Mr. John K. TENOR agent to last witness – considers prisoner to be a quiet peaceable man; has heard that in two or three families the members have been separated from each other, by means of slanders circulated through horns.

John M’CULLOGH – has heard the KILTERS speaking through a horn to the M’ELHATTON’s; one night he heard these words, “Patrick MELHATTON and Peter are you in the house?; you have stolen Mr. IRVING’s cloth; you are mail robbers; you have stolen Paddy KERR’s sheep; you have done worse than all that, for you have __; clear out of this mountain or we shall burn the house over you.”

Thomas KELLY – On the night in question saw prisoner fettering his horse; at that time heard a horn blown and through it was said, “take your bastards and put them out of this; leave this or I’ll burn your house; you are making great improvements here.”; recollects nothing more that was said; the prisoner is married and has children; the party who blew the horn threw a stone at prisoner, which knocked him down; the stone came from where the horn was blown; when the trumpeters were coming down the hill, one of them cried to prisoner that he would shoot him; prisoner then said, “John KILTER, you’ll not shoot me”.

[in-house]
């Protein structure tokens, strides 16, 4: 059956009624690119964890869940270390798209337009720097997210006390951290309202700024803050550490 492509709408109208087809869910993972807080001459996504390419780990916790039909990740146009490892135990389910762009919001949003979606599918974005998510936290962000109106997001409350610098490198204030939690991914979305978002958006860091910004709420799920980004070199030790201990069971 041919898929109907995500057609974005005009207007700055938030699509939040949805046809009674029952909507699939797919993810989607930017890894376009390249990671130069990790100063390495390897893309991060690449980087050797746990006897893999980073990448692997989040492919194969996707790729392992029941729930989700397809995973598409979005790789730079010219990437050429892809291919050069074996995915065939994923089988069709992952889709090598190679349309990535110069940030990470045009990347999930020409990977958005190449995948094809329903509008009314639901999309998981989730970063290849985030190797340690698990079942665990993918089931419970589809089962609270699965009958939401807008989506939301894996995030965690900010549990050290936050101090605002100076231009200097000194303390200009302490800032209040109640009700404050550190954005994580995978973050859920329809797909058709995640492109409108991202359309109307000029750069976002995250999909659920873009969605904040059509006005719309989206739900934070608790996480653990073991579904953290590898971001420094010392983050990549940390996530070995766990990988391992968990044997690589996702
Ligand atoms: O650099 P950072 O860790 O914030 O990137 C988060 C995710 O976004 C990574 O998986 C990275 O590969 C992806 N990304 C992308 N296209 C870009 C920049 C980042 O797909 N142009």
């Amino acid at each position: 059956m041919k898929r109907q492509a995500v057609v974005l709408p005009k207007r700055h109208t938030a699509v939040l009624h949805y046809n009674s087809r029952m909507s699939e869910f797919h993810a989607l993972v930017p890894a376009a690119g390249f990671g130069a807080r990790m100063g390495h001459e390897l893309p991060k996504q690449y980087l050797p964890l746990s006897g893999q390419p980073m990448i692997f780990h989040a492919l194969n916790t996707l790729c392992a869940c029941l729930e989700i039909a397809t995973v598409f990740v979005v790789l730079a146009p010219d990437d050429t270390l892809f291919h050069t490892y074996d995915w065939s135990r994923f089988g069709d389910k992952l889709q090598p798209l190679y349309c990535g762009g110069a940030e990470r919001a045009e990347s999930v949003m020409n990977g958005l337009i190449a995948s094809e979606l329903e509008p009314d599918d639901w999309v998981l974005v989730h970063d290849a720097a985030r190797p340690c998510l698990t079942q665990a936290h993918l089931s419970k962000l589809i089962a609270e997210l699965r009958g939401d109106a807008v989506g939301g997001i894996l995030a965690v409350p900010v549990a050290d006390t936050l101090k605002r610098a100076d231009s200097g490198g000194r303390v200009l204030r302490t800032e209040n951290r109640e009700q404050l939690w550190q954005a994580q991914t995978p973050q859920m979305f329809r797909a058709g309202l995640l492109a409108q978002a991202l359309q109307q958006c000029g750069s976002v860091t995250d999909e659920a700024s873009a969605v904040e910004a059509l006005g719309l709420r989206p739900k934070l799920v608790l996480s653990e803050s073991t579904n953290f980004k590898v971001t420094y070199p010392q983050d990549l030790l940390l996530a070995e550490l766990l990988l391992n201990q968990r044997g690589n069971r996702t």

John CLARKE has known the prisoner since he was a child and always knew him to be peaceable and industrious.

The judge charged the jury at great length and in the course of doing so, observed that verbal abuse alone would not reduce the crime charged to manslaughter, but that it would be for the jury to weigh the probability of which of the two parties struck the first blow. The jury returned a verdict of “Manslaughter”.

James Lockhart, a boy, accused of stealing £2 in silver, from the shop of Frank MACKIE at Fintona. Acquitted.

Michael HUGHES and David KELLY were accused of having in a public-house at Magilly, stolen a purse and 25s. from Archie M’CAUGHIE. The prosecutor told a cock and bull story of KELLY having taken the purse from him while HUGHES held him, in the presence of a number of persons. He admitted the great respectability of both prisoners, one of whom, KELLY, is possessed of considerable property. The same fact was proved in the course of the defence by the Rev. Mr. EVANS and the prosecutor’s statement was completely disapproved. Verdict -not guilty. The counsel for the prisoners intimated a determination to prosecute M’CAUGHIE for perjury.